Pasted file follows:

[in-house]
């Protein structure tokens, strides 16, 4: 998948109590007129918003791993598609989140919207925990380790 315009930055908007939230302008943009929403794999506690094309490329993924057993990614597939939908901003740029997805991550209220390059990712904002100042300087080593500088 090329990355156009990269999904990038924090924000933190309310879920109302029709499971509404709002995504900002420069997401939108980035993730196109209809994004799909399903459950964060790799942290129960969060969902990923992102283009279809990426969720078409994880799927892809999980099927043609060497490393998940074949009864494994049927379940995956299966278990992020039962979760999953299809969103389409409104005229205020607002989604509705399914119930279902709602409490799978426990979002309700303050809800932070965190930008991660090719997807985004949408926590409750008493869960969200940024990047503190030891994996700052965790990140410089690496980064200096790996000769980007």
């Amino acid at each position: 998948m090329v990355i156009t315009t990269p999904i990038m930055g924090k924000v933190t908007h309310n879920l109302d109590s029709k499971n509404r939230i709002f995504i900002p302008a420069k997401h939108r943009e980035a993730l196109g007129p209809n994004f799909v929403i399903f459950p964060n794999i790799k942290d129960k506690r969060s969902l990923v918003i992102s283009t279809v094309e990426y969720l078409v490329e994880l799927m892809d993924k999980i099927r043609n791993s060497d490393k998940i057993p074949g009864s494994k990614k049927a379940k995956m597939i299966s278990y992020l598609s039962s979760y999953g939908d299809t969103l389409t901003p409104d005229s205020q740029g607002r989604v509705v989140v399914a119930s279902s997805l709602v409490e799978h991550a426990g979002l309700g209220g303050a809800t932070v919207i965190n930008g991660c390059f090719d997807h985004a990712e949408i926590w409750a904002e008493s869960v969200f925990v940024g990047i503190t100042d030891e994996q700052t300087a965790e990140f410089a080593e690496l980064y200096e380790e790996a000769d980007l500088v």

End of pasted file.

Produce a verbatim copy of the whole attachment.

[in-house]
């Protein structure tokens, strides 16, 4: 998948109590007129918003791993598609989140919207925990380790 315009930055908007939230302008943009929403794999506690094309490329993924057993990614597939939908901003740029997805991550209220390059990712904002100042300087080593500088 090329990355156009990269999904990038924090924000933190309310879920109302029709499971509404709002995504900002420069997401939108980035993730196109209809994004799909399903459950964060790799942290129960969060969902990923992102283009279809990426969720078409994880799927892809999980099927043609060497490393998940074949009864494994049927379940995956299966278990992020039962979760999953299809969103389409409104005229205020607002989604509705399914119930279902709602409490799978426990979002309700303050809800932070965190930008991660090719997807985004949408926590409750008493869960969200940024990047503190030891994996700052965790990140410089690496980064200096790996000769980007």
């Amino acid at each position: 998948m090329v990355i156009t315009t990269p999904i990038m930055g924090k924000v933190t908007h309310n879920l109302d109590s029709k499971n509404r939230i709002f995504i900002p302008a420069k997401h939108r943009e980035a993730l196109g007129p209809n994004f799909v929403i399903f459950p964060n794999i790799k942290d129960k506690r969060s969902l990923v918003i992102s283009t279809v094309e990426y969720l078409v490329e994880l799927m892809d993924k999980i099927r043609n791993s060497d490393k998940i057993p074949g009864s494994k990614k049927a379940k995956m597939i299966s278990y992020l598609s039962s979760y999953g939908d299809t969103l389409t901003p409104d005229s205020q740029g607002r989604v509705v989140v399914a119930s279902s997805l709602v409490e799978h991550a426990g979002l309700g209220g303050a809800t932070v919207i965190n930008g991660c390059f090719d997807h985004a990712e949408i926590w409750a904002e008493s869960v969200f925990v940024g990047i503190t100042d030891e994996q700052t300087a965790e990140f410089a080593e690496l980064y200096e380790e790996a000769d980007l500088v």